Foodie Tips: The ski season in Catalonia coincides with one of the region’s most famous foodie festivals: the calçotada. From late January through early March Catalan calçots (a local green onion) are in season. These long, thin onions are fire-grilled, dipped whole in almond-vegetable sauce and dropped into waiting mouths! Be sure to wash it down with a porrón of Catalan cava!
For More Food Tips: What to Eat and Drink in Barcelona
Puig de Massanella in Mallorca
The accent to the second tallest mountain on the Mediterranean island of Mallorca is about as scenic as it gets. The extremely well-marked path snakes through olive groves and lush forests to arrive at a Puig de Massanella’s rocky peak. Nowhere in Mallorca can you find better views of the island.
Logistics: After the full-day trek up the island’s tallest accessible mountain (the tallest peak is a military installation and is closed to the public), relax near the seaside town of Puerto de Soller. The Cas Xorc boutique hotel, located in the mountains only about 8 km from the beach town and 35km from the start of the hike, is our pick for the perfect getaway.
Foodie Tips: Mallorcan food is nothing short of spectacular. Be sure to try the locally caught seafood and the island’s most famous pastry: ensaimadas!
I almost don’t want to include La Gomera in this guide as it is perhaps the most undiscovered natural wonder under the Spanish flag. Much of this sparsely inhabited Canary island is covered by the Garajonay National Park, a natural wonderland so amazing that UNESCO declared it a World Heritage Site. Hiking here is a nature lover’s dream. And did I mention the local wine isn’t too shabby either?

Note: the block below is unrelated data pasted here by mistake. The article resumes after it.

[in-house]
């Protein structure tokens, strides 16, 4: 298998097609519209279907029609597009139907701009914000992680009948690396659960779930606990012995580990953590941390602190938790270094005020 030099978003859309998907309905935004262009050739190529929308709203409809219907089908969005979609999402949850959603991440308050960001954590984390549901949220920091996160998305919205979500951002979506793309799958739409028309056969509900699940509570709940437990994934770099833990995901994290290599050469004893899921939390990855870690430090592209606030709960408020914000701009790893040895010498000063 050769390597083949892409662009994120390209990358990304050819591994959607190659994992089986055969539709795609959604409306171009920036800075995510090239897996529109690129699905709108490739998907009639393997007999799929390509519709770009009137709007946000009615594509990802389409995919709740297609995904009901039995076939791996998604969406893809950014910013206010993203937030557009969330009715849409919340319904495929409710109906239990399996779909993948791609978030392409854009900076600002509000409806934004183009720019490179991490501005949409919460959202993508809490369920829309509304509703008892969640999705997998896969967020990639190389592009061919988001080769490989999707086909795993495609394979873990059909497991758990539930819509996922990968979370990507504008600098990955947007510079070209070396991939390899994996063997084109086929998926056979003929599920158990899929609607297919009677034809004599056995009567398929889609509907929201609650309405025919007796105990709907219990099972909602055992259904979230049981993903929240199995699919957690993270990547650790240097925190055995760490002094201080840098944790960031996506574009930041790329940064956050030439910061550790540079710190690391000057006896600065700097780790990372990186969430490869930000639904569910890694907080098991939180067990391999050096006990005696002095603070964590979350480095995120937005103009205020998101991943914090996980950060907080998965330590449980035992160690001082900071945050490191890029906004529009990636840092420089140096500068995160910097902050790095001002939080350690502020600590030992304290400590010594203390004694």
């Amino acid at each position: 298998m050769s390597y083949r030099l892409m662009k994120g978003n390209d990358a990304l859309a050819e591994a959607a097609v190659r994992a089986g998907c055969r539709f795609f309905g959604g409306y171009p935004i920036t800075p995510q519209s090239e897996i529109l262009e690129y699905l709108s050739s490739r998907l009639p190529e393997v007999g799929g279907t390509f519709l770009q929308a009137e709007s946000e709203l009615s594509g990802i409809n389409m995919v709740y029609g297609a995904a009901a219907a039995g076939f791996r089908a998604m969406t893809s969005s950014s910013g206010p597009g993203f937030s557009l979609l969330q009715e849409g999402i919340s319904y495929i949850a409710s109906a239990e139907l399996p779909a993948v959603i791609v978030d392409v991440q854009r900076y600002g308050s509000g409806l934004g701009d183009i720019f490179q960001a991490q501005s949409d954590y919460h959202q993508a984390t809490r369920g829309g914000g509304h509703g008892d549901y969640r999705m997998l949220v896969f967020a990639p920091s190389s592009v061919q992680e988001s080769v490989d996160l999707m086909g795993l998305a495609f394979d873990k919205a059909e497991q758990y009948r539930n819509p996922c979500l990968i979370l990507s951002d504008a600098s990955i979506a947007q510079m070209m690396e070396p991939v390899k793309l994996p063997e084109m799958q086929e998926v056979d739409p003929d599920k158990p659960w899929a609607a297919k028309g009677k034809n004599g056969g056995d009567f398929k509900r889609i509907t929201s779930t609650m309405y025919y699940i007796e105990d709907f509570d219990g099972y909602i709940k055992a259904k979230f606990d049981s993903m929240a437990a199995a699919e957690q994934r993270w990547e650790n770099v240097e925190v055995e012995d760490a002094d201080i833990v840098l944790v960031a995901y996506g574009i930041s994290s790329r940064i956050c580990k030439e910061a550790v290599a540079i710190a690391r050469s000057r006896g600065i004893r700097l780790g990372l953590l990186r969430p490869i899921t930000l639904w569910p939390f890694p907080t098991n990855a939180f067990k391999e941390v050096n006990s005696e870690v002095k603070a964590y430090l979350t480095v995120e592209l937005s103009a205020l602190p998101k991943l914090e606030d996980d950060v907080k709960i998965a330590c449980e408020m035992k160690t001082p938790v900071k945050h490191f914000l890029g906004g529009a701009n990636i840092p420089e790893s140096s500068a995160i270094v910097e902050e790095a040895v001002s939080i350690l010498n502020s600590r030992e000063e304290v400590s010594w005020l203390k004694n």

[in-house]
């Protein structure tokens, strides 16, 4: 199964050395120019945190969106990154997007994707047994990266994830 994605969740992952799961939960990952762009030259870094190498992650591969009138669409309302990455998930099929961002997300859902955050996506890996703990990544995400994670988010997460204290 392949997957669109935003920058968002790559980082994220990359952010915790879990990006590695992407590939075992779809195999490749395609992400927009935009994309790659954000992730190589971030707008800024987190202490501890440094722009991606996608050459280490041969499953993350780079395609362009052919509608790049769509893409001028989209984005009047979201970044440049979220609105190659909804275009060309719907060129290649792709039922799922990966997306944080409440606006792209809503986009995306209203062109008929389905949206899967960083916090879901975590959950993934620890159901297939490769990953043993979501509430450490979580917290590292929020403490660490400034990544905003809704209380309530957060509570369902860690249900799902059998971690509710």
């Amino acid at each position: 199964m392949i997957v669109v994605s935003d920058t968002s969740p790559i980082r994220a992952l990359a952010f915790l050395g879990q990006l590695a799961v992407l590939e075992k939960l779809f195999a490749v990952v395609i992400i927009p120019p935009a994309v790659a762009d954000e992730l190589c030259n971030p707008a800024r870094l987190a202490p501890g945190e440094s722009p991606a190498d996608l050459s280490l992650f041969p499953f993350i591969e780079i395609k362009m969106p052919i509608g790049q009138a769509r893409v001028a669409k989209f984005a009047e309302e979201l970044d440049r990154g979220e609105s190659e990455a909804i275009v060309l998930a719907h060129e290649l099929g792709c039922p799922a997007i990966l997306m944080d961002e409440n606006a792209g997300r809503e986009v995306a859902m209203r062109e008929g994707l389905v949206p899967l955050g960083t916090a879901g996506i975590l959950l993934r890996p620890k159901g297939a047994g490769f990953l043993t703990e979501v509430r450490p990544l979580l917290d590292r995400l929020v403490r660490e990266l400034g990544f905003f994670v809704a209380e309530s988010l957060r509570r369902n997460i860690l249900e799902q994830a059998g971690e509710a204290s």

Logistics: There is no airport on this 14-mile-wide island. It can only be accessed by ferry from the nearby island of Tenerife (which has two airports). While you can easily make a day trip to La Gomera from Los Cristianos on Tenerife, I would definitely recommend staying a night or two on La Gomera. Most of the best hiking routes are too long to do in the short window between ferries.
For more on hiking in La Gomera: Day Tripping Down Mountains in La Gomera
Foodie Tips: Carb load before (or recover after!) a long hike with a huge heap of the local star dish: papas arrugadas con mojo picón (wrinkled potatoes with slightly spicy red pepper sauce). You’ll also find great fish dishes and fantastic local cheese. If you can, visit the local market as copious amounts of fresh fruits and vegetables are grown on the island!
In such a mountainous country this is only the beginning of what could turn into a never ending list! What are your favorite mountain destinations in Spain? Any great hotels to recommend? Please, leave your advice in the comments!